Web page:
Si algo queda claro de los incendios, es que Chile no necesariamente afronta una falta de recursos, sino de falta de regulaciones y estrategias para combatir los incendios.
Last September, Chileans voted overwhelmingly to reject a draft constitution that would have turbocharged President Gabriel Boric’s progressive agenda. Boric’s leftist allies blamed “fake news” for misleading the electorate. Ahead of another constitutional referendum this December, the government quietly published a decree to establish an Advisory Commission Against Disinformation. The initiative has sparked deep unease among free speech advocates and an outcry from Boric’s political opponents.
Chile holds a significant position in the global economy. As the world shifts from a dependence on fossil fuels to clean and renewable sources of energy, batteries have become a key part of the transition.
For the Americas to ensure that its legacy of standing for democracy and human rights remains intact, leaders of all countries from across the political spectrum must stand together to call out their own allies when they need accountability the most.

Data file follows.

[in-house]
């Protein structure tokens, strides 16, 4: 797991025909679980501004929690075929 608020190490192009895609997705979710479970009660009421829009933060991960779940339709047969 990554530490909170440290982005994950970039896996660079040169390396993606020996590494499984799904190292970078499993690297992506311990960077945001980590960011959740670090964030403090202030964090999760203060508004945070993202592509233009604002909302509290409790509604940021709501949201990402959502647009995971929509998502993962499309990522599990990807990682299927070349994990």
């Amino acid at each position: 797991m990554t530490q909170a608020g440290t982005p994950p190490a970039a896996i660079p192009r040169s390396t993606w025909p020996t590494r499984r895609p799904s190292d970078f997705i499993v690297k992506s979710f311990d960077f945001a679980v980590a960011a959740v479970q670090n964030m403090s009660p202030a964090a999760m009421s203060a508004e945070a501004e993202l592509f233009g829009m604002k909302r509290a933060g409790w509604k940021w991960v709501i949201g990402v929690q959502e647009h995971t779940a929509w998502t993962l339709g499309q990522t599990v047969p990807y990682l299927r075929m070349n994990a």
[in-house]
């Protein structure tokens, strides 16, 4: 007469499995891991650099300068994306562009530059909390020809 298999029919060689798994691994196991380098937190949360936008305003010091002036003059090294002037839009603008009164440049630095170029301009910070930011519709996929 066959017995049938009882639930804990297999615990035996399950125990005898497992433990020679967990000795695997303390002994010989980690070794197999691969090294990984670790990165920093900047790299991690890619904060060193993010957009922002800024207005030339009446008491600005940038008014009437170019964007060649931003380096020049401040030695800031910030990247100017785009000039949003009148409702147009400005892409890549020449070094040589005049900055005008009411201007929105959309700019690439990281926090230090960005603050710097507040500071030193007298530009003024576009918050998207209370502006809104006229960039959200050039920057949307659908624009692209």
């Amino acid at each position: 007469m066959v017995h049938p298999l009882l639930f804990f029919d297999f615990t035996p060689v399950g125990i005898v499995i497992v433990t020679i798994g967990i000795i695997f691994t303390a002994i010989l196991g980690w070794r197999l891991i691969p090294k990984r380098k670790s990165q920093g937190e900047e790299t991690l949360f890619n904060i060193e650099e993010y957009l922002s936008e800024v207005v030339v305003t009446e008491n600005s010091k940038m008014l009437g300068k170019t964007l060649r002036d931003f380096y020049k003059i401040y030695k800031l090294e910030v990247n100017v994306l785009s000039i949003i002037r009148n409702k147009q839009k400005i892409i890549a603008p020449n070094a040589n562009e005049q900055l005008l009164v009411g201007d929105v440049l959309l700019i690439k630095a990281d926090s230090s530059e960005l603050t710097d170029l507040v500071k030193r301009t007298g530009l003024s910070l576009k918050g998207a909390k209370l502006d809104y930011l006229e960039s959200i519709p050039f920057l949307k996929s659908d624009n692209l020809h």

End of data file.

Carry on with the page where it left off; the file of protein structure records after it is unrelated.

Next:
On Monday, U.S. Secretary of State Antony Blinken met Colombian President Gustavo Petro, Vice President Francia Márquez, and Foreign Minister Álvaro Leyva at the Casa de Nariño as the first stop on his week-long trip to Colombia, Chile, and Peru.
On Tuesday, world leaders began gathering in New York for the high-level debate of the UNGA’s seventy-seventh session. The debate, which was the first entirely in-person General Assembly since the start of the pandemic, was opened by Secretary-General António Guterres, who alluded to the war in Ukraine, rising energy and food prices, the impact of the COVID-19 pandemic, and the climate crisis.
The label “pink tide” was already misleading 20 years ago. Today, with even more pronounced distinctions between the left-wing presidents and diverse foreign policy orientations—including some critical views of Cuba—such a generalization has become even more outdated and is by far too inaccurate to categorize a political trend.
On Sunday, 61.8 percent of Chileans voted to reject the Constitutional Assembly’s draft, while 38.1 percent voted to approve it. Nearly 13 million of 15 million Chileans and residents who were eligible to vote cast ballots across more than 3,000 voting centers.
The IX Summit of the Americas shows the way forward for conducting a resilient diplomacy in a divided world.